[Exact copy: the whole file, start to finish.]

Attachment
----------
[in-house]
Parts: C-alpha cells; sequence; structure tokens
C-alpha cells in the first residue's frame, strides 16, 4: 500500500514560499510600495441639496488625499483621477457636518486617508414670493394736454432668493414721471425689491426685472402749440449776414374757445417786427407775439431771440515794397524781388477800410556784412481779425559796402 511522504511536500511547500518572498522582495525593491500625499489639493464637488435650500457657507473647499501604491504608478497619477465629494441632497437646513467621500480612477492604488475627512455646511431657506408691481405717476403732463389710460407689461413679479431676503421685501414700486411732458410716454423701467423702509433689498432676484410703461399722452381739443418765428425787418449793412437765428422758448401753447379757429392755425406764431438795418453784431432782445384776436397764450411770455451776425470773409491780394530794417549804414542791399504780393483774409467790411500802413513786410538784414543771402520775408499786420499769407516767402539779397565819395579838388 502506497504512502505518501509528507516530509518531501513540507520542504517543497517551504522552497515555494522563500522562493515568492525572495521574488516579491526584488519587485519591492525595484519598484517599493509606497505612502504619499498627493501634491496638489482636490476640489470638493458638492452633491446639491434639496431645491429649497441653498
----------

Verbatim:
[in-house]
Parts: C-alpha cells; sequence; structure tokens
C-alpha cells in the first residue's frame, strides 16, 4: 500500500514560499510600495441639496488625499483621477457636518486617508414670493394736454432668493414721471425689491426685472402749440449776414374757445417786427407775439431771440515794397524781388477800410556784412481779425559796402 511522504511536500511547500518572498522582495525593491500625499489639493464637488435650500457657507473647499501604491504608478497619477465629494441632497437646513467621500480612477492604488475627512455646511431657506408691481405717476403732463389710460407689461413679479431676503421685501414700486411732458410716454423701467423702509433689498432676484410703461399722452381739443418765428425787418449793412437765428422758448401753447379757429392755425406764431438795418453784431432782445384776436397764450411770455451776425470773409491780394530794417549804414542791399504780393483774409467790411500802413513786410538784414543771402520775408499786420499769407516767402539779397565819395579838388 502506497504512502505518501509528507516530509518531501513540507520542504517543497517551504522552497515555494522563500522562493515568492525572495521574488516579491526584488519587485519591492525595484519598484517599493509606497505612502504619499498627493501634491496638489482636490476640489470638493458638492452633491446639491434639496431645491429649497441653498